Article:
A modification of the type of bit shown in Figure 5 is illustrated in Figures 7 and 8. This modification is formed by serrating the edges 01 a strip of material 23 to provide spurs 24. These spurs are bent to lie at right angles to the strip; the spurs on one edge of the strip being bent oppositely from those-on the other edge of the strip. Scoring 26 provides means whereby individual bits 27 may be separated from the parent strip. A further modification of this type of bit is shown in Figure 6. The general shape of this type is similar to that of thfe bit of Figure 8, with the exception that a second spur 28 is pierced from the spur 24. This provides a double pointed bit; the addition of the second set of spurs serving to materially increase the tenacity of the device. The application of the latter two types of bit to a box is effected by harnmering them into the box by a method similar to that used in applying the bit of Figure 5.
The shipment and handling of small and medium sized boxes and cartons is best facilitated esasoa by securing numbers oi the containers into separate bales. This may be accomplished in several ways; the method of tying the bale with wire or metal straps being the one most generally used. However this method of handling has a drawback in that the unsecured central boxes or cartons of the bale have a tendency of working loose and destroying the regular form of the package. This results in the inconvenience of rearranging the bales to restore their regularity so that they may be further handled or conveniently stacked. By the use of any of the bits of my invention an efiective anchor for each container is provided which is preserved until the bale is unbound. This insures against shifting of the individual boxes and eliminates the possibility of collapse of the bale. Another important feature of my invention resides in the fact that the baling bits may be produced cheaply enough to warrant discarding after they have served their usefulness in connection with a given bale. 1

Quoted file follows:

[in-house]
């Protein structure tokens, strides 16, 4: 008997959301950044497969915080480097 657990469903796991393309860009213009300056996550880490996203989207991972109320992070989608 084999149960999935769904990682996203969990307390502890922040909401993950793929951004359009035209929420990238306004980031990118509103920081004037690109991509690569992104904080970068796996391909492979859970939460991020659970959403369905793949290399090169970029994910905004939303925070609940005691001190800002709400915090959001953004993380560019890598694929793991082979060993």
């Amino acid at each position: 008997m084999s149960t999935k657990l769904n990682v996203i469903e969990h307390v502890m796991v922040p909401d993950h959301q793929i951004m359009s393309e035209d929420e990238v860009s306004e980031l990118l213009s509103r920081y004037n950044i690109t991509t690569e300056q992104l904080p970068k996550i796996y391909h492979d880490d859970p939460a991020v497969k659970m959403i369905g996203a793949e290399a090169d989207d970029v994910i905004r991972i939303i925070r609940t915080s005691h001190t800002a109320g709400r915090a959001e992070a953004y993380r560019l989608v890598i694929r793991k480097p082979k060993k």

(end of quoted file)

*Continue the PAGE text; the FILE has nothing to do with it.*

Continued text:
A bale comprising aplurality of stacked sections, a bit normally separate from the sections and adapted for temporary placement between the sections to hold the same against shifting while in the bale and comprising a plate adapted to lie flatly between adjacent sections and having spurs extending from opposite sides thereof for engaging the opposing faces of the sections, said spurs being short relative to the width and length of the plate so that .the bit when thrown haphazard upon the upper face of a bale section falls naturally into a position with the plate lying substantially parallel with said face and with the spurs pointing up and down and ready for engagement with the bale sections when another section is placed on the bit, and a tie wire surrounding the bale for holding the sections thereof in stacked relation.
CLARENCE E. KOHLMAIW.